Marquette and Joliet reflected the principal motives behind French exploration and settlement: bringing Catholicism to the native tribes and expanding the fur trade. Neither motive was intended to bring large numbers of colonists to North America. Royal policy was an inhibiting factor to settlement as well. Louis XIV opened the French territory to only French Catholics; no place was made for French Huguenots, who had helped settle South Carolina, nor were there proprietors like William Penn who throughout Europe actively promoted the colonization of his land grant. As a result, the population of New France and Louisiana was quite small compared to that of the English colonies in the eighteenth century. Another important difference between the two was their relationship with the Indians. In the English colonies, disease, war, and slavery sum up the experience of the native tribes. French trappers, on the other hand, adopted Indian ways and often married Indian women. Although conversion was certainly the ultimate goal, even the Jesuit missionaries respected Indian culture. Most important, the size of the French presence posed no immediate threat to either the Indians' way of life or their lands. The Indians proved to be valuable allies of France in its conflicts with England.

The wars between England and France. Between 1689 and 1763, England and France fought four wars. The causes of each one, with the notable exception of the French and Indian War (the Seven Years' War, 1754–63), lay in European dynastic politics, and North America was a minor theater of operations.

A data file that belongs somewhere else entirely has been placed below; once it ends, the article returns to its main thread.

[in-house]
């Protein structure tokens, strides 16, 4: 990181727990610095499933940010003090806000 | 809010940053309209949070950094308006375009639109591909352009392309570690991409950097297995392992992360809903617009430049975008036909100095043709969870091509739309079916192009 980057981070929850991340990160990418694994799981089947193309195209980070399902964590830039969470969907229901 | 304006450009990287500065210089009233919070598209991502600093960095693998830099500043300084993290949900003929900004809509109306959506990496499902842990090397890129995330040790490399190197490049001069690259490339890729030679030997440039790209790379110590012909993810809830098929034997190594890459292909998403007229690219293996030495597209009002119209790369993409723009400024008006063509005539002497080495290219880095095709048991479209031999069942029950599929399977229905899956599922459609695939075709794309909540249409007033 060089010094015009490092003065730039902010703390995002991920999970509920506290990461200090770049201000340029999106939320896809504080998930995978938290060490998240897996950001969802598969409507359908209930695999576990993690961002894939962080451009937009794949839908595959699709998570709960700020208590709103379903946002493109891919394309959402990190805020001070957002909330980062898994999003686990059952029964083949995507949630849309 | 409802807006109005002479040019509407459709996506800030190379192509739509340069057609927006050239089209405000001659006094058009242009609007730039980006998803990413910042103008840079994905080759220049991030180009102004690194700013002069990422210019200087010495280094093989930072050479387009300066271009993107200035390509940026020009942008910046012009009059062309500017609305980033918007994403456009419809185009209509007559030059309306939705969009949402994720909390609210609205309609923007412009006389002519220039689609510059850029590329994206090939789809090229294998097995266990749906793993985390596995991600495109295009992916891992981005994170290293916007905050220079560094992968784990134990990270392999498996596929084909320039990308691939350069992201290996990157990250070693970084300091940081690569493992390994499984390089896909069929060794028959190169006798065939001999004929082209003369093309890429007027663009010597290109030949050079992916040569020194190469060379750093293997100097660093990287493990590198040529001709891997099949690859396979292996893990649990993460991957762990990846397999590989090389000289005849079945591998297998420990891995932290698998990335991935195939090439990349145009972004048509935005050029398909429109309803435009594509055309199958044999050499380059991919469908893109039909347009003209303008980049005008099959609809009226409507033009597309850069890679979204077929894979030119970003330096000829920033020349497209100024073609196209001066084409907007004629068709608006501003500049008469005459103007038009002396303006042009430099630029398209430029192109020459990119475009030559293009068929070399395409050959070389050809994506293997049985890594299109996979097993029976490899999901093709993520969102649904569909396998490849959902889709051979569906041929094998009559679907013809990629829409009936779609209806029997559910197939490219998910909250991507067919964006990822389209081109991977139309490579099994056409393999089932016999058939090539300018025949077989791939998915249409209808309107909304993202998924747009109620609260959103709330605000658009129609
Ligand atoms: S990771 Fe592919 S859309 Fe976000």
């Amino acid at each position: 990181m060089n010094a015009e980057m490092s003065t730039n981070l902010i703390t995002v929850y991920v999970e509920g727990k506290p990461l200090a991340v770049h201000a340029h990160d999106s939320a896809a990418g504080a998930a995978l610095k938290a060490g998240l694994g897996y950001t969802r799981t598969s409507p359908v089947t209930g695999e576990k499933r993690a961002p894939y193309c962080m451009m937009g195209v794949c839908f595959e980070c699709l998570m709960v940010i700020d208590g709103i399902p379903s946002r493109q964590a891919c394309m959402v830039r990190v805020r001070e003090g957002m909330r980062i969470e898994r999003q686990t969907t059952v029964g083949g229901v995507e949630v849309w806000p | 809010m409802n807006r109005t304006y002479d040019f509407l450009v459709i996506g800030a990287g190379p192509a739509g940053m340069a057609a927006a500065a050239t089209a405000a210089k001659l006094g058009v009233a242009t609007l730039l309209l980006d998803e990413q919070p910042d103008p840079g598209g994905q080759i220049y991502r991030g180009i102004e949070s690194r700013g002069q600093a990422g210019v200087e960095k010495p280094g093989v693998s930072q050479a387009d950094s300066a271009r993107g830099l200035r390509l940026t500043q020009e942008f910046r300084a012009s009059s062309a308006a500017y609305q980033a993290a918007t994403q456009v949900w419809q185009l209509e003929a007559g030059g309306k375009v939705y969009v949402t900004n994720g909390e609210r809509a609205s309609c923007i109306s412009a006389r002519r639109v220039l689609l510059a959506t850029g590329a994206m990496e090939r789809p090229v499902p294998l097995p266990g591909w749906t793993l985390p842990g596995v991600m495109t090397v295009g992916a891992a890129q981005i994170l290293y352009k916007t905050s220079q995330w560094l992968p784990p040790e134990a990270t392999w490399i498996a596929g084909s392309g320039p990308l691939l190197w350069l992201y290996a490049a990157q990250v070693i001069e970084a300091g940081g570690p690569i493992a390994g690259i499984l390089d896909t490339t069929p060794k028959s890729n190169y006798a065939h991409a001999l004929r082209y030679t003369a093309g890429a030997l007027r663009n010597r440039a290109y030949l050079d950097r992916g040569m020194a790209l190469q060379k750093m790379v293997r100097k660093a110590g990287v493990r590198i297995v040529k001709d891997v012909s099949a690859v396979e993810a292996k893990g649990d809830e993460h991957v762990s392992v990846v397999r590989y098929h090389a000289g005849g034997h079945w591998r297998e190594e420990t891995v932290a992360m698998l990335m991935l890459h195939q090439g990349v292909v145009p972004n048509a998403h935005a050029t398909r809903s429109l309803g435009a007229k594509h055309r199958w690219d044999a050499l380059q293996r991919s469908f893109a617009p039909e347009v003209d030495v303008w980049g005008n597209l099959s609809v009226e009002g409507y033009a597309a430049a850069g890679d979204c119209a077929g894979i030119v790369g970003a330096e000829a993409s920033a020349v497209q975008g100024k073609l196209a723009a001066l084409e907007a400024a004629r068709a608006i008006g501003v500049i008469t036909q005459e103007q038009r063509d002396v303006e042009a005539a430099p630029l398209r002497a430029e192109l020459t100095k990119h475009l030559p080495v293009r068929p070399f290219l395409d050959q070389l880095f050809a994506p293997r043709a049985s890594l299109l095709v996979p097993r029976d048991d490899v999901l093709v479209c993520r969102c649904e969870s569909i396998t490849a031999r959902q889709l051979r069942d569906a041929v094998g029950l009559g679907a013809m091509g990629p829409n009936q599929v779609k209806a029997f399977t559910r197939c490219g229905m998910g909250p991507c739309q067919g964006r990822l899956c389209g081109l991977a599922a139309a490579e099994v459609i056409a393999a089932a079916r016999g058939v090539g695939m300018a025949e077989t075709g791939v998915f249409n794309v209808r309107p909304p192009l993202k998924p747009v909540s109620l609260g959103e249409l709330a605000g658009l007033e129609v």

While the outcome of King William's War (War of the League of Augsburg, 1689–97) was inconclusive, England acquired longdisputed territory in Canada through the Treaty of Utrecht, which ended Queen Anne's War (War of the Spanish Succession, 1702–13). Newfoundland, Acadia (which was later renamed Nova Scotia), and the fur‐rich Hudson Bay were ceded to Great Britain. (Great Britain became the official name of England, Scotland, and Wales following their union in 1707.) The impact of the wars on the colonies, particularly New England, which supplied the bulk of the troops for the Canadian raids, was significant in loss of life, increased taxes, and debt. The third conflict between England and France, King George's War (War of the Austrian Succession, 1744–48), involved only minor border raids and skirmishes between the two countries and their Indian allies, without any meaningful results.